Gen data reveals 12% of Kiwis are victims of cybercrime


Recent data from Gen’s Norton Cyber Security Insights Report reveals that 12 percent of New Zealanders have experienced cybercrime within the past year.

These cybercrimes, ranging from data breaches to unauthorised access to online accounts and identity theft, have not only financial ramifications but also significant impacts on victims’ mental health. A noteworthy 38 percent of identity theft victims reported negative effects on their mental well-being.

Gen has launched a new campaign called Scam Artists, aimed at highlighting the emotional toll of cybercrime through artwork. This endeavour, created in collaboration with award-winning British psychologist Lee Chambers, showcases the emotional journey of cybercrime victims through creative visuals generated from brainwave data.

The artwork aims to demonstrate the profound psychological consequences experienced from the onset of a cyberattack to the eventual recovery facilitated by effective cyber protection.

The campaign’s approach involved equipping three victims of scams and identity theft with Electroencephalography (EEG) headsets to monitor their brain reactions during their recall of the cybercrime incidents. The sessions were divided into stages: before, during and after the incidents, with the final stage including the introduction of cyber protection measures. The brainwave data collected was then translated into visual art, portraying the varied emotional states throughout the experience.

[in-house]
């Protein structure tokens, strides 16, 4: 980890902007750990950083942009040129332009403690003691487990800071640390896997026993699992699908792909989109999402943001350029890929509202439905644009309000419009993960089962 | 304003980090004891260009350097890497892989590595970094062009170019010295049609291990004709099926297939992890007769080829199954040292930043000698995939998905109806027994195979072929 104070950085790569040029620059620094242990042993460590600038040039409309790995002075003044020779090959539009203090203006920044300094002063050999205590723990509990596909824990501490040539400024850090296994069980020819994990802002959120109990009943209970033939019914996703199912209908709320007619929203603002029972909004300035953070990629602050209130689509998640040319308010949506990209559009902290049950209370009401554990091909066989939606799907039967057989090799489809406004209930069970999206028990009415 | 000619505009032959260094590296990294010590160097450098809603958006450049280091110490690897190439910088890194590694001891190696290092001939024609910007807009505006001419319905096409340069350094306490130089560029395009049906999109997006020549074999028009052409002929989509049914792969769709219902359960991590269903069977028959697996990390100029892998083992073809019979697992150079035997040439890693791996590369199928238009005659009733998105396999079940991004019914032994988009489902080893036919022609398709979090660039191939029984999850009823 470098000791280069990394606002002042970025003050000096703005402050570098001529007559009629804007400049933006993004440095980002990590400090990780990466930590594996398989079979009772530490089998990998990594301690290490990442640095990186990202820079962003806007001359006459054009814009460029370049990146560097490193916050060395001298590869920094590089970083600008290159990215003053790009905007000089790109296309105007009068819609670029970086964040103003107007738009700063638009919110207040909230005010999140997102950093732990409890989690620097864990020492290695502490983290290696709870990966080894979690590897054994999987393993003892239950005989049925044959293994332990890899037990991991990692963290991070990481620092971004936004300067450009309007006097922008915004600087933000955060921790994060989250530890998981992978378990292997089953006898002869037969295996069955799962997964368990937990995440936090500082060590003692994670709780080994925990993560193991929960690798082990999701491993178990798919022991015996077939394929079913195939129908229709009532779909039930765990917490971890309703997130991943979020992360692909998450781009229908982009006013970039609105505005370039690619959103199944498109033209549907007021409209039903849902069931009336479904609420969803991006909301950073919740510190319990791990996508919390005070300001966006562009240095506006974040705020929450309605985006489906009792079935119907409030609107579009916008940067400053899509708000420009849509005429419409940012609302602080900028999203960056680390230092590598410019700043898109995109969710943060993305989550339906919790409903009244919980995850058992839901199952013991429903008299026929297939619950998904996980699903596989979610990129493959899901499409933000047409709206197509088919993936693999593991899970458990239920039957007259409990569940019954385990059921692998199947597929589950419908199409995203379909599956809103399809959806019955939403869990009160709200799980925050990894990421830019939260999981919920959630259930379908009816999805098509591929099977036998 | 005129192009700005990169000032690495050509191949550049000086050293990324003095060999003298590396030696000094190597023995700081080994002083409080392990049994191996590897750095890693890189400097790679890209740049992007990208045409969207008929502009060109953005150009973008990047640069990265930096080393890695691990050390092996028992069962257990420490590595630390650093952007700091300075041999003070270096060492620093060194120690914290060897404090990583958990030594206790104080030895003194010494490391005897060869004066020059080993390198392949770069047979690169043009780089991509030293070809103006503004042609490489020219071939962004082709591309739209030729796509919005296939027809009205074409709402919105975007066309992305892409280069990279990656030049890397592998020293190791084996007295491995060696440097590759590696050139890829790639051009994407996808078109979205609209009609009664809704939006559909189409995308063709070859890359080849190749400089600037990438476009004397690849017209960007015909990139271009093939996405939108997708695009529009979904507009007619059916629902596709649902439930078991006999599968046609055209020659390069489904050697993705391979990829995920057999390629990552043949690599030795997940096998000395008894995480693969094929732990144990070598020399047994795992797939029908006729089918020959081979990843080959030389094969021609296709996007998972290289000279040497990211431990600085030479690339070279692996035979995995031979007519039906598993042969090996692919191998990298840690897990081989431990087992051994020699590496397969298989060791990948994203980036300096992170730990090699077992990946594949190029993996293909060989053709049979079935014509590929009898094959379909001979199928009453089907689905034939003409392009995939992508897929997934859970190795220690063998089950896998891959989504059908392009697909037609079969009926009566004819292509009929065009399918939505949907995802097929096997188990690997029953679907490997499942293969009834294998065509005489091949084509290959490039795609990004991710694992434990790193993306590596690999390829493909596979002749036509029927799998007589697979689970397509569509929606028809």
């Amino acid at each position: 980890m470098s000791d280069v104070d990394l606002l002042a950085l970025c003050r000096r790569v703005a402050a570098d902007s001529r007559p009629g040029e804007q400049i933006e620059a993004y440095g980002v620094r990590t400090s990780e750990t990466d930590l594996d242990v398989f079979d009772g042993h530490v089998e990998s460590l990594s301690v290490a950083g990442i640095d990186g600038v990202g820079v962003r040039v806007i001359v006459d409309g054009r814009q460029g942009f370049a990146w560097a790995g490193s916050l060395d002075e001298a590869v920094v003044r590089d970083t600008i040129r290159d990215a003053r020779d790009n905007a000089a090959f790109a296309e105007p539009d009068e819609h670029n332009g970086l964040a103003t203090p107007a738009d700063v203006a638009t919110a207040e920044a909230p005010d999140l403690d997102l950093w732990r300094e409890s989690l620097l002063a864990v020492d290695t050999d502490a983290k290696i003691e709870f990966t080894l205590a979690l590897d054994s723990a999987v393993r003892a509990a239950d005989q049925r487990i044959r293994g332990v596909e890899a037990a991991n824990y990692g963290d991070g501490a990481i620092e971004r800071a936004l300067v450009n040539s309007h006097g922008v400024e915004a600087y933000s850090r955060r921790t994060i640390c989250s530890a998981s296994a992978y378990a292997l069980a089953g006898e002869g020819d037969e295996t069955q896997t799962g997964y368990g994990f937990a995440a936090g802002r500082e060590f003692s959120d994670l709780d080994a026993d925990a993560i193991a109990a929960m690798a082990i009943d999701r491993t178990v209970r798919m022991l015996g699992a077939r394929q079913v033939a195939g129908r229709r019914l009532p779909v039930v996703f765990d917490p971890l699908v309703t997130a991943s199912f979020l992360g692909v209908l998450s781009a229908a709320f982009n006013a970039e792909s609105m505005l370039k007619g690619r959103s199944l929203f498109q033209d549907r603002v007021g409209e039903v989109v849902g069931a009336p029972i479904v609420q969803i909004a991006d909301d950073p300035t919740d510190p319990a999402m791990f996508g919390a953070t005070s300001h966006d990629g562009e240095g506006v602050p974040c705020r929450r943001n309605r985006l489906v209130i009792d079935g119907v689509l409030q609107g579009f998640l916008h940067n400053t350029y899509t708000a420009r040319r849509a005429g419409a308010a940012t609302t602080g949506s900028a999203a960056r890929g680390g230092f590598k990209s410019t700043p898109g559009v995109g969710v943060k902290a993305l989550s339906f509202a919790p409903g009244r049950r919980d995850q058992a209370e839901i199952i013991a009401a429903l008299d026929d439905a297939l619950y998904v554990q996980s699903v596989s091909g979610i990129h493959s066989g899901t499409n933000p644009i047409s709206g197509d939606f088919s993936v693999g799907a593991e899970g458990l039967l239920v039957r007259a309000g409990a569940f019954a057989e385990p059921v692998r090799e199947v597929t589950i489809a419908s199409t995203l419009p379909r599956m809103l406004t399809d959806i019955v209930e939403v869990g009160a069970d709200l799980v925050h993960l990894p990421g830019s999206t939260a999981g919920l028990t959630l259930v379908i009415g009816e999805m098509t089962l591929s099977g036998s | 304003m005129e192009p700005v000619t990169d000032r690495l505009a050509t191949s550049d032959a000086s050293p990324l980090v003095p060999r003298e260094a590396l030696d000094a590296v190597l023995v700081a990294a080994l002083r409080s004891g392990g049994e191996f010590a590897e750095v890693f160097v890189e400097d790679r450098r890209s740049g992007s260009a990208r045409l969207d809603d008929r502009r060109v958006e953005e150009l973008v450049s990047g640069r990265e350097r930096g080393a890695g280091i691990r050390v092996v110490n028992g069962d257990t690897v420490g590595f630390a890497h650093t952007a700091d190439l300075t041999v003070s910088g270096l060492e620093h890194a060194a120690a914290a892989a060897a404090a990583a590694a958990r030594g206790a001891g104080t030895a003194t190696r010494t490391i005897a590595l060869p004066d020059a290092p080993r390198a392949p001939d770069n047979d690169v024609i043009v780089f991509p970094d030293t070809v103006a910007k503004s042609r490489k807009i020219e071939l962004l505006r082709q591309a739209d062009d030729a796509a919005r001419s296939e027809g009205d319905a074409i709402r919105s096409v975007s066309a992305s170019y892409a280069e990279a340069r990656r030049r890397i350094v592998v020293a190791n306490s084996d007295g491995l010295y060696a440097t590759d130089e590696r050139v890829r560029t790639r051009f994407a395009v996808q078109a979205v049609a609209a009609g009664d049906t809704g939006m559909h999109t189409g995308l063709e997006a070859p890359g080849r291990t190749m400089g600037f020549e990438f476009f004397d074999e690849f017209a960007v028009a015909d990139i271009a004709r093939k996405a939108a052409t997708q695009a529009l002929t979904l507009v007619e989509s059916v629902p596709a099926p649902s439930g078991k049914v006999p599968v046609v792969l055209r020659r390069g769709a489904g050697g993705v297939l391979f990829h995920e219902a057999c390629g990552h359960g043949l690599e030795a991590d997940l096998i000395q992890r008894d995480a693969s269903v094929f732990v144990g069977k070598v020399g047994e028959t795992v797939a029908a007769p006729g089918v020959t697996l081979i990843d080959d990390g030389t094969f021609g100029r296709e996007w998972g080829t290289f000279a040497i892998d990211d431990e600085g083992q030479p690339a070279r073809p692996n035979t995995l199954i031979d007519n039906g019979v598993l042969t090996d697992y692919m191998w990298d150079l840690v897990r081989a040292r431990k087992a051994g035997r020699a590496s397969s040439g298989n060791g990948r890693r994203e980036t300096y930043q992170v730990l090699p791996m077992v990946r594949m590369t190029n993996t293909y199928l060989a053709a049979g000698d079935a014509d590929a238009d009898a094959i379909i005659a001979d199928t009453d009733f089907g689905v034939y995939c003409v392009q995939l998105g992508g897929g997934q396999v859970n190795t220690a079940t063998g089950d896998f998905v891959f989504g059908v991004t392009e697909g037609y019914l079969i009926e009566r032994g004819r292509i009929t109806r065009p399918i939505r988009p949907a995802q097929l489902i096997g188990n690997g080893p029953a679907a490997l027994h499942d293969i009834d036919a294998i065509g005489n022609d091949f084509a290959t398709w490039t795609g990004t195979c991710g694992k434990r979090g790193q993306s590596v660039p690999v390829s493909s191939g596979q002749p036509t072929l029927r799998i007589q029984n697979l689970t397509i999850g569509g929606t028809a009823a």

One such artwork depicted the emotional responses of Lynn Beattie, an identity theft victim.

The visualisation showed her state of relaxation before the incident, a phase of anxious thinking and stress during the recall of the event, and a return to a state of relaxation and psychological wellbeing when solutions for cyber safety were introduced.

Commenting on the findings, Lee Chambers stated, “Experiencing a cyberattack is traumatic and will cause a negative emotional response.

When the victims were asked to recall their experiences of cybercrime, the resulting artwork showed an eruption of brain activity that is often associated with stress, anxiety, and uncertainty – feelings that can be long-lasting and have a significant life impact.” Chambers further emphasised the role of optimism bias, where individuals tend to underestimate their risk, contributing to inadequate precautionary measures against cyber threats.

The campaign also includes new research highlighting public perceptions of cyber threats and cyber protection. The study found that 69 percent of Americans believe they could be vulnerable to cybercrime, with anger (56 percent) and stress (51 percent) being the predominant emotions experienced by victims.

However, only 52 percent of the respondents have implemented some form of cybersecurity measure. Notably, 63 percent acknowledged that understanding optimism bias could make them more likely to adopt cybersecurity measures.

Leena Elias, Chief Product Officer at Gen, commented: “Cyberthreats today are bigger, more widespread, and more sophisticated than ever before, and they are here to stay. Last year, Gen blocked more than 14 billion attacks.”

“We’re focused on helping people to feel confident engaging with the digital world with solutions that help protect against evolving and emerging threats. Our mission is to provide peace of mind.”

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